Choosing a Tax Preparer

There are three distinct types of tax pros that have very different training, experience, and hiring costs.

Whenever tax season approaches, it's time to start thinking about how you'll prepare your income taxes. Many people prepare their taxes themselves, usually with the aid of tax preparation software such as TurboTax. Such software makes preparing your own returns far easier than it used to be, and it will save you money. Most tax professionals would likely charge somewhere between $250 and $500 to prepare your return. Tax preparation software costs less than $100.

If you’ve kept good records and have a relatively simple return, doing it yourself can work just fine. This can work out particularly well if you used a tax pro to prepare your return for a prior year and your return for the current year is much the same. However, preparing your return will take time--time you might prefer to spend doing something else. Moreover, if your return is complex, you have poor or no records, or have begun a business, it may be wise to hire a tax professional.

It’s important to understand that tax pros are not all alike. There are three types, and they differ widely in training, experience, and cost.

Tax Preparers

As the name implies, tax preparers prepare tax returns. The largest tax preparation firm is H & R Block, but many mom-and-pop operations open for business in storefront offices during tax time. If your return is very simple, a tax preparer can work out fine. However, tax preparers are not a good choice of businesses or any taxpayer with a complex return. A study by the Government Accountability Office underscores this. Posing as taxpayers, GAO investigators visited 19 outlets of several commercial tax-preparation firms and asked them to prepare returns based on two hypothetical situations. The 19 preparers arrived at the correct refund amount only twice. The GAO said that several of the preparers gave very bad tax advice, particularly when it came to reporting business income.

Enrolled Agents

Enrolled agents (EAs) are tax advisers and preparers who are licensed by the IRS. They must have at least five years of experience or pass a difficult IRS test. They can represent taxpayers before the IRS and in administrative proceedings, circuit court, and, possibly, tax court, if they pass the appropriate tests. Enrolled agents are the least expensive of the true tax pros and are reliable for tax return preparation and more routine tax matters. They're a good choice for most individual taxpayers.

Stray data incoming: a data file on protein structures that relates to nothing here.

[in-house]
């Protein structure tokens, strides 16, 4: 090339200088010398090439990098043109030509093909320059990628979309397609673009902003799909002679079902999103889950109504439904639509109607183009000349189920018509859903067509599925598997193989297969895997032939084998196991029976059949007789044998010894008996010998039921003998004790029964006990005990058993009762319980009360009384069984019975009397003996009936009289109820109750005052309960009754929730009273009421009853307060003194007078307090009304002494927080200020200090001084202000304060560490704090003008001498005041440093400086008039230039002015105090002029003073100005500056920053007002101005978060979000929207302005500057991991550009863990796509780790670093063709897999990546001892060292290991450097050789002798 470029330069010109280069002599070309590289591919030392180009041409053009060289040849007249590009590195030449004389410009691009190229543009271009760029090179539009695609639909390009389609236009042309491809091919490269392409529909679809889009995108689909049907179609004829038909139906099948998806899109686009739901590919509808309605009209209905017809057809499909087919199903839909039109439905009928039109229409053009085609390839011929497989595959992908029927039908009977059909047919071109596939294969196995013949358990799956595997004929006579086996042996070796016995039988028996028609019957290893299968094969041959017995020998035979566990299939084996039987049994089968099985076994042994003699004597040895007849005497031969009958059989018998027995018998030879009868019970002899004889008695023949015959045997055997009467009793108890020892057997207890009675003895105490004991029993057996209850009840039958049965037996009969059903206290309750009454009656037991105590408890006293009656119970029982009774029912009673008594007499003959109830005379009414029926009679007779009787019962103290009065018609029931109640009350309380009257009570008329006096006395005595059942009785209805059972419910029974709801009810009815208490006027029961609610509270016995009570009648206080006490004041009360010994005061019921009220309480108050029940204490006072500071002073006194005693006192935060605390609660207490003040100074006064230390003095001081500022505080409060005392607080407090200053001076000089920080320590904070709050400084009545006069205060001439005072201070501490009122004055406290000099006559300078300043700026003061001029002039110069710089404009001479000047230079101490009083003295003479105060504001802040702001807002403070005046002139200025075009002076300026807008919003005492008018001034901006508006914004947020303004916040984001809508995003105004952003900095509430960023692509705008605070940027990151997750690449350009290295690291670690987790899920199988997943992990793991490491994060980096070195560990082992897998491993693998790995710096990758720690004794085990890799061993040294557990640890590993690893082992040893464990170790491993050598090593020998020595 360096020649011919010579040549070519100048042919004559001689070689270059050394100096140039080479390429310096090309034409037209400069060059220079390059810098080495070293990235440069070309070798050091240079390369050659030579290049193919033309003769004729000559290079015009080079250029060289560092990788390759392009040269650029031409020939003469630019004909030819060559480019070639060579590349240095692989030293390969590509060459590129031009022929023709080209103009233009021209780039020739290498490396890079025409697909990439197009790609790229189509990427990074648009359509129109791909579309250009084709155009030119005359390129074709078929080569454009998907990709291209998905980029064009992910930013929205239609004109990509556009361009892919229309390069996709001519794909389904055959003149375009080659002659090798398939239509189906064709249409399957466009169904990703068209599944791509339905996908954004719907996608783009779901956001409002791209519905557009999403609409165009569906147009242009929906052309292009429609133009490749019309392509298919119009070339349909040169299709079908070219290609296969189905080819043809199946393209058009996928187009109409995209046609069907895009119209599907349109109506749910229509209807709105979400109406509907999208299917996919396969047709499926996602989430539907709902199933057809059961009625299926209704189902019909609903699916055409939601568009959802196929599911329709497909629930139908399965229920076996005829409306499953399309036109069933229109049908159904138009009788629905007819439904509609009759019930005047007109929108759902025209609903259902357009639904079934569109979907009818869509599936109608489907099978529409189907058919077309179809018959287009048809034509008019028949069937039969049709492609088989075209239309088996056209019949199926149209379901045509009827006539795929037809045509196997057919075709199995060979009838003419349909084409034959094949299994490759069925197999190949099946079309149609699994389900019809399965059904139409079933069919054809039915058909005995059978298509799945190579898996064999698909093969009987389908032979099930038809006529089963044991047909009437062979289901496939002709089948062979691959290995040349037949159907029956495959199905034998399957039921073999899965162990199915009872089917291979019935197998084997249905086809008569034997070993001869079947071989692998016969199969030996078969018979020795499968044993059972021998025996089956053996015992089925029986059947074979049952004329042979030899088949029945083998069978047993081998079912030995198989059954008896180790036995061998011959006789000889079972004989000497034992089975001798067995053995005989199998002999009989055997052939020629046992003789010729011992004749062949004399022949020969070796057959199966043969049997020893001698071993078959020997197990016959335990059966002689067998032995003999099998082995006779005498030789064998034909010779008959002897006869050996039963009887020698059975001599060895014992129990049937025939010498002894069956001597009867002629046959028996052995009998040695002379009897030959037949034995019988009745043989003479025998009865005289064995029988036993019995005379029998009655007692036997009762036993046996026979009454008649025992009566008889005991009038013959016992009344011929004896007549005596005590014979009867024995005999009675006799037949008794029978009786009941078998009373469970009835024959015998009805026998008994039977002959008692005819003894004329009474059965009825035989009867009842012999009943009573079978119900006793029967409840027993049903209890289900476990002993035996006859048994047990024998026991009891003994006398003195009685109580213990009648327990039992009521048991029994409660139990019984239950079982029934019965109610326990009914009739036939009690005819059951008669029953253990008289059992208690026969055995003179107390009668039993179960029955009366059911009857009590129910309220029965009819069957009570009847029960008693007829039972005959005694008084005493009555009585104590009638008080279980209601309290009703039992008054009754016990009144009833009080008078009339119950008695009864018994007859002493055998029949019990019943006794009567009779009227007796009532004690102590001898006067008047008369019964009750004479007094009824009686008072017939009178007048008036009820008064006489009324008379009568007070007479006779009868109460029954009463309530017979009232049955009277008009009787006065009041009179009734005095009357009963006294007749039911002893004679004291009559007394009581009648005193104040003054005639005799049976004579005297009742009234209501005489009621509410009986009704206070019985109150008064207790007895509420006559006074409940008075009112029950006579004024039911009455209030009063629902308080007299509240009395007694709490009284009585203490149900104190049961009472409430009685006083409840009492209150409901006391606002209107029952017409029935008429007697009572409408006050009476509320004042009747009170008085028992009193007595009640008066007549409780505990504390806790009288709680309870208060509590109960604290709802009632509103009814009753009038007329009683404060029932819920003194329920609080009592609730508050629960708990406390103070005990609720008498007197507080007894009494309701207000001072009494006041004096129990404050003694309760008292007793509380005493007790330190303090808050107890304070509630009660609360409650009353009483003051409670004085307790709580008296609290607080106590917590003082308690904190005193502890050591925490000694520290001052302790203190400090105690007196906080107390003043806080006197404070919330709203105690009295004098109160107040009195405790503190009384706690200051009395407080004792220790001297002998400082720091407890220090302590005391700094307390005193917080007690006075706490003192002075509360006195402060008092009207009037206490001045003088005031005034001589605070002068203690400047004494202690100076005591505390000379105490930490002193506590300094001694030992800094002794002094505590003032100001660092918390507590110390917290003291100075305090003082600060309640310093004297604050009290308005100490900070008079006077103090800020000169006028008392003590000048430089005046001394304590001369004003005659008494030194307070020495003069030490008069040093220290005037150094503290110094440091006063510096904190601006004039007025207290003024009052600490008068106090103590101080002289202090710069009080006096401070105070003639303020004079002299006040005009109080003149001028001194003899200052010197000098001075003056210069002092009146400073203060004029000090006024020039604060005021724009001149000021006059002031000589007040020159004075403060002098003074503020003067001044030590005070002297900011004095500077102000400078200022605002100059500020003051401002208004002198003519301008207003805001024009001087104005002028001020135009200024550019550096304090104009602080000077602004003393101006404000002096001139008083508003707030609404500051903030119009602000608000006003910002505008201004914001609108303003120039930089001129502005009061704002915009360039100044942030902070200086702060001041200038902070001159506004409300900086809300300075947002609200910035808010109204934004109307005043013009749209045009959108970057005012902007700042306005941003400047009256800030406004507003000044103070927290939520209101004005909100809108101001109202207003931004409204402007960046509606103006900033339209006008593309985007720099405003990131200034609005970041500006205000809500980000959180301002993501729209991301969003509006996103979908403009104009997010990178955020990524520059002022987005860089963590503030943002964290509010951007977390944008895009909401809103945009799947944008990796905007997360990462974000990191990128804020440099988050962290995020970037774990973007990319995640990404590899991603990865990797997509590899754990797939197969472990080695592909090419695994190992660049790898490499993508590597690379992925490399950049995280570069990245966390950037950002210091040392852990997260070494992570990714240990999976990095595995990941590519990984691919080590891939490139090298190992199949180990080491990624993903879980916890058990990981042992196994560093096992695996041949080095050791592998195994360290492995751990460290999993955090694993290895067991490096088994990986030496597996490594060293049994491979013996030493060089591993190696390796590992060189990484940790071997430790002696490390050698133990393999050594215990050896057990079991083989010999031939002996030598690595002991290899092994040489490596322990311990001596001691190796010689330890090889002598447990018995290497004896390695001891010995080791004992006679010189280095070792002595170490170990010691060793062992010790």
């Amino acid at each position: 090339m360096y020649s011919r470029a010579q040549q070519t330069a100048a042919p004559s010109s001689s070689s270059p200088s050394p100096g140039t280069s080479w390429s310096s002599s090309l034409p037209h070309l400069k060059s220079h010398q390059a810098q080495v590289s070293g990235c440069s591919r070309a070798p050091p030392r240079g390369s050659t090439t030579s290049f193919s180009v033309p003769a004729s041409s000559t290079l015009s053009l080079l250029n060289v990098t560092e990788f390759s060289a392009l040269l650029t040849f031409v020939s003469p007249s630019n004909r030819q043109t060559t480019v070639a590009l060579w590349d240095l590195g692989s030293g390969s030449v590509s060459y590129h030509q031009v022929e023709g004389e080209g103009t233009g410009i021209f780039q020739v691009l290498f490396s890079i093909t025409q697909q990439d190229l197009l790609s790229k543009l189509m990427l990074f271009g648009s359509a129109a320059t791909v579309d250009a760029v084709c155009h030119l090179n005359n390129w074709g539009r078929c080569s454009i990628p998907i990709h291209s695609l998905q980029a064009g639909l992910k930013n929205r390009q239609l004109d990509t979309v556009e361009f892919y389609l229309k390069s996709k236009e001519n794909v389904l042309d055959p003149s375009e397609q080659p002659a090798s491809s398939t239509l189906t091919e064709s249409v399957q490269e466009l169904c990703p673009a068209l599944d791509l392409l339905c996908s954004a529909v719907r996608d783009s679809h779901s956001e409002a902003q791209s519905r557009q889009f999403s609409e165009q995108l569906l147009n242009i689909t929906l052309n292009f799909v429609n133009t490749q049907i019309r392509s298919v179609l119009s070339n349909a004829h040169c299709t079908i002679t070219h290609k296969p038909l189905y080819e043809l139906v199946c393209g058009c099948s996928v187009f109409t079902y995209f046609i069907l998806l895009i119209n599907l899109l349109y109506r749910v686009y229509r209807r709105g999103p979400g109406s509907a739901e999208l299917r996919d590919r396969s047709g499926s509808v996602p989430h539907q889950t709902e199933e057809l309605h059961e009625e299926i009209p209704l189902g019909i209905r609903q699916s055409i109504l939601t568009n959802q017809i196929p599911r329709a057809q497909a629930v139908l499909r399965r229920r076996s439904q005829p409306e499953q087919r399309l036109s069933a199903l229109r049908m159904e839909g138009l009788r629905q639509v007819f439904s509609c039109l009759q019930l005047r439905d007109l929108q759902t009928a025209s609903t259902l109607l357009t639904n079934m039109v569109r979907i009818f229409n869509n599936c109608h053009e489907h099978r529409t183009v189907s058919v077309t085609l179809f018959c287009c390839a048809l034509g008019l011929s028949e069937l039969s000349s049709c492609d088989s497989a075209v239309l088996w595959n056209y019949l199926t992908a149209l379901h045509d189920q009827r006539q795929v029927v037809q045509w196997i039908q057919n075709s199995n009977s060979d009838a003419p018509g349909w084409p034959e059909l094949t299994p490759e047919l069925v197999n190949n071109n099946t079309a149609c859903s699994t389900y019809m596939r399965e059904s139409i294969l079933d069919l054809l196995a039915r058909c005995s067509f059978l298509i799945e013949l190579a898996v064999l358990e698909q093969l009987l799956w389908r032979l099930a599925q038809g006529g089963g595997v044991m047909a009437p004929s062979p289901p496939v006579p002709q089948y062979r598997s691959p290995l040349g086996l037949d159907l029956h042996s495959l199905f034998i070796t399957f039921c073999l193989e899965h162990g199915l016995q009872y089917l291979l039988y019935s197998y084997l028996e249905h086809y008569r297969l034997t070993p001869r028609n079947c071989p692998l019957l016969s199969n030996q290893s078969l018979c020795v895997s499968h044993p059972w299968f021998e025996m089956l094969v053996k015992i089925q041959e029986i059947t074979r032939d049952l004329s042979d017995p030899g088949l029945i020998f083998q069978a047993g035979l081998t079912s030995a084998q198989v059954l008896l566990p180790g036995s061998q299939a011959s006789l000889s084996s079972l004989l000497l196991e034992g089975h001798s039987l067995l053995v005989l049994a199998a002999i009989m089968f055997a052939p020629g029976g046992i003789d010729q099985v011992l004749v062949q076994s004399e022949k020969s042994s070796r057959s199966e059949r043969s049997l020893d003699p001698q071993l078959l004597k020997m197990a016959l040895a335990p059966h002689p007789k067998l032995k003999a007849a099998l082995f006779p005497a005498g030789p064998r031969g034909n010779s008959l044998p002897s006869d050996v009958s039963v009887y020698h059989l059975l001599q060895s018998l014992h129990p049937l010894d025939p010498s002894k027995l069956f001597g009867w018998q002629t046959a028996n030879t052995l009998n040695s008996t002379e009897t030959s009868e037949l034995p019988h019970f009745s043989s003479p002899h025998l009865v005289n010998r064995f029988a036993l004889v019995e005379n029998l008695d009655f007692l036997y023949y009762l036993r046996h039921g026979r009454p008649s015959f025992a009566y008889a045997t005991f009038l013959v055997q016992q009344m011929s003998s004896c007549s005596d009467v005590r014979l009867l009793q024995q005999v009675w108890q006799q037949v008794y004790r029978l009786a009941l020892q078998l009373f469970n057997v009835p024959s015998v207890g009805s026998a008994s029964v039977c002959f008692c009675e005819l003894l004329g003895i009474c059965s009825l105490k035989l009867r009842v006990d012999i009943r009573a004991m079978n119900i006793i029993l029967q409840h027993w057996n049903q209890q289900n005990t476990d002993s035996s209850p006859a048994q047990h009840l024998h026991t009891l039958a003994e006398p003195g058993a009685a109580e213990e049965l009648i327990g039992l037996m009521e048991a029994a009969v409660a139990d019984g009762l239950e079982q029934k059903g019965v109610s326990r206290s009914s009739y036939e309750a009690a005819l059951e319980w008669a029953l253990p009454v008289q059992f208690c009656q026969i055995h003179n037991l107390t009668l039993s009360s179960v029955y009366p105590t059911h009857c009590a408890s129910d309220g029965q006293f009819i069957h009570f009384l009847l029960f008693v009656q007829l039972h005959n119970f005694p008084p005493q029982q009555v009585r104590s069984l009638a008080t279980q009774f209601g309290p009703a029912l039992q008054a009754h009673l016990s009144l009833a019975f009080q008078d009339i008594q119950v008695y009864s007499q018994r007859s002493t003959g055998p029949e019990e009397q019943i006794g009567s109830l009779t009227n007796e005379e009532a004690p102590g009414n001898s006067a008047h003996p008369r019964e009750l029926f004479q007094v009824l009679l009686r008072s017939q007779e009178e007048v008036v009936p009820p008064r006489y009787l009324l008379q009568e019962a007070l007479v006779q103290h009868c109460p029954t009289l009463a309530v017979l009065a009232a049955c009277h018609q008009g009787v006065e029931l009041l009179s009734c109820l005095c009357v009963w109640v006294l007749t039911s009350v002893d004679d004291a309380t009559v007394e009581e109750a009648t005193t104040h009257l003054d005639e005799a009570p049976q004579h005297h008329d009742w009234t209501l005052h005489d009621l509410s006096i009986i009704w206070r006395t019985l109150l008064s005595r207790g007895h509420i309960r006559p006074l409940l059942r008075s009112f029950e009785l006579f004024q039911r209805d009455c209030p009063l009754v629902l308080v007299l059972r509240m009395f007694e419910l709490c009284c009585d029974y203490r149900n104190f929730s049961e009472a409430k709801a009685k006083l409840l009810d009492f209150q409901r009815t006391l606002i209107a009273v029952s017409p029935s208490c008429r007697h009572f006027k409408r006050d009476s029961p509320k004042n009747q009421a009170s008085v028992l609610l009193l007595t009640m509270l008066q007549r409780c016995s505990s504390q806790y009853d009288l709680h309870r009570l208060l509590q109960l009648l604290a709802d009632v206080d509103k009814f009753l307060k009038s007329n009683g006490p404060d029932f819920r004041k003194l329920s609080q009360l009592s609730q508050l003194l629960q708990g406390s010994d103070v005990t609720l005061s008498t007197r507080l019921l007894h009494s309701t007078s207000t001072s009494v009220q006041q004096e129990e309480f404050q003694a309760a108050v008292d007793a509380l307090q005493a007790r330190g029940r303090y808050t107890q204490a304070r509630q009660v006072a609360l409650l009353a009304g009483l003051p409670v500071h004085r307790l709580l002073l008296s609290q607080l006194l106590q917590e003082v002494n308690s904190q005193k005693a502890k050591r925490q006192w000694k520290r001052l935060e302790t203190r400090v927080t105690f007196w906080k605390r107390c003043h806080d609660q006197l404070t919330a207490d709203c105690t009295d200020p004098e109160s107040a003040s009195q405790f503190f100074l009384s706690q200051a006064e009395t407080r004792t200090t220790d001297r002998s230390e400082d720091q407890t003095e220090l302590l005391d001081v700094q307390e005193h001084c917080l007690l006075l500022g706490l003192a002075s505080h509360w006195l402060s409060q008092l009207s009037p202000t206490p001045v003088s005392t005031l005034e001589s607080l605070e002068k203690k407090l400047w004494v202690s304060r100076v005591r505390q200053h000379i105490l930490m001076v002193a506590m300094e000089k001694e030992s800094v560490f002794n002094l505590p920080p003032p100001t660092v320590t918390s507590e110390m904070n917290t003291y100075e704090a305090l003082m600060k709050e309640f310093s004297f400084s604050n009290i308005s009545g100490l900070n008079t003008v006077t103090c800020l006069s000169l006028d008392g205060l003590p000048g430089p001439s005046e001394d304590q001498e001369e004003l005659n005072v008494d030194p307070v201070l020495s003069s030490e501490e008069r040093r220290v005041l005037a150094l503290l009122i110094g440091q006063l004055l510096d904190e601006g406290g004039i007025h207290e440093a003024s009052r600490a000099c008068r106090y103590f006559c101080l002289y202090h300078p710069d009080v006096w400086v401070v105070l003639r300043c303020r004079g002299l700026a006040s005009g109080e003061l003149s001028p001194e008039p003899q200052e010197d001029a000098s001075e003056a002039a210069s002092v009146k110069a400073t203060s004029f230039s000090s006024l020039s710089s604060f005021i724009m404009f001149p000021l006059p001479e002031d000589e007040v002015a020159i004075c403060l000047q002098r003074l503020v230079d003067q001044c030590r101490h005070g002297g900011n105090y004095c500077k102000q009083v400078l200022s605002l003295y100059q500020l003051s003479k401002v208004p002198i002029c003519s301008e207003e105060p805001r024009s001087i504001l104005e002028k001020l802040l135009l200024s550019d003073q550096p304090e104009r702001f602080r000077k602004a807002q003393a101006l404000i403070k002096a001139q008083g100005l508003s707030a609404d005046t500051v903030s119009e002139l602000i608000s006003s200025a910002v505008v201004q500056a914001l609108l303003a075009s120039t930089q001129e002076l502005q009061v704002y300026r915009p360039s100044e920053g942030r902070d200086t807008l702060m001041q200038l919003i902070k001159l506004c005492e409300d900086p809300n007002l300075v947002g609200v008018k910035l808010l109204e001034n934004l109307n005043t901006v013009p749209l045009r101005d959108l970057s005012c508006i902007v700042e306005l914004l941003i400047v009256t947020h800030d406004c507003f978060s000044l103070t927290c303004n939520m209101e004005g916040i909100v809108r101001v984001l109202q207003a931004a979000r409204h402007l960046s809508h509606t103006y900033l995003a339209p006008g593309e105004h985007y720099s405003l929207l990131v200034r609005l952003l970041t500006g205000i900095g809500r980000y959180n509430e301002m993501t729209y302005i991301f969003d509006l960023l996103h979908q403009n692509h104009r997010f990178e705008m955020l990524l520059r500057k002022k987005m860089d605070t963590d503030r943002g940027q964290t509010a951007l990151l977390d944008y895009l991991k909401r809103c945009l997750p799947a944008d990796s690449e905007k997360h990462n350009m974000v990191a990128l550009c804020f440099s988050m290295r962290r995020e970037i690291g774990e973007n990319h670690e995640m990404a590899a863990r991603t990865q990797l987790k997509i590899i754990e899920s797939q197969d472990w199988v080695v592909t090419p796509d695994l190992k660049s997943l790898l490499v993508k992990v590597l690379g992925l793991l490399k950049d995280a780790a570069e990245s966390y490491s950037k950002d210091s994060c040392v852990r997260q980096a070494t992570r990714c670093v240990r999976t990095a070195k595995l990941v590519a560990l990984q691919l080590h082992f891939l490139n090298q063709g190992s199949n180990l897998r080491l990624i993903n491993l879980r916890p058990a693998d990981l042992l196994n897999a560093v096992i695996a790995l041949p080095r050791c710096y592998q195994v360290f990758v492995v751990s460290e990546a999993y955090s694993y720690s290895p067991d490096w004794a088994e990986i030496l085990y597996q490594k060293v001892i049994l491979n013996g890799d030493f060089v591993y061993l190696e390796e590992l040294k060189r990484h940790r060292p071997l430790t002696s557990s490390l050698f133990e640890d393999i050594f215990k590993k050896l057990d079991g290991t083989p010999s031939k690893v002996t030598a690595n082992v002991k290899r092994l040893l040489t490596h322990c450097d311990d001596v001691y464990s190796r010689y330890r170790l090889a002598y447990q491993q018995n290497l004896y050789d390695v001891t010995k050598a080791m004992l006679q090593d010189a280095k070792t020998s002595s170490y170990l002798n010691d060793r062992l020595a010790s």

Certified Public Accountant

Certified public accountants (CPAs) are licensed and regulated by each state. They undergo lengthy training and must pass a comprehensive exam. CPAs represent the high end of the tax pro spectrum. In addition to preparing tax returns, they perform sophisticated accounting and tax work. CPAs are found in large national firms or in small local outfits. The large national firms are used primarily by large businesses. Some states also license public accountants. These are competent but are not as highly regarded as CPAs. CPAs are generally the most knowledge and expensive tax pros.

How to Find a Tax Pro

Often, the best way to find a tax pro is to obtain referrals from friends or business associates. If this doesn’t work, there are a number of professional organizations that have online databases of tax preparers. These include the:

You can find other directories at,,, and

Note that you don’t have to go to a tax preparer’s office to do your return. Tax return preparation can be handled completely online or by email. There are no laws preventing you from using an accountant online. Thus, you can use a preparer in another city or even another state. However, it’s wise to stick with a preparer located in your home state because he or she will likely be more knowledgeable about your state’s taxes.

January 2013

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How It Works

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  3. Choose attorneys to contact you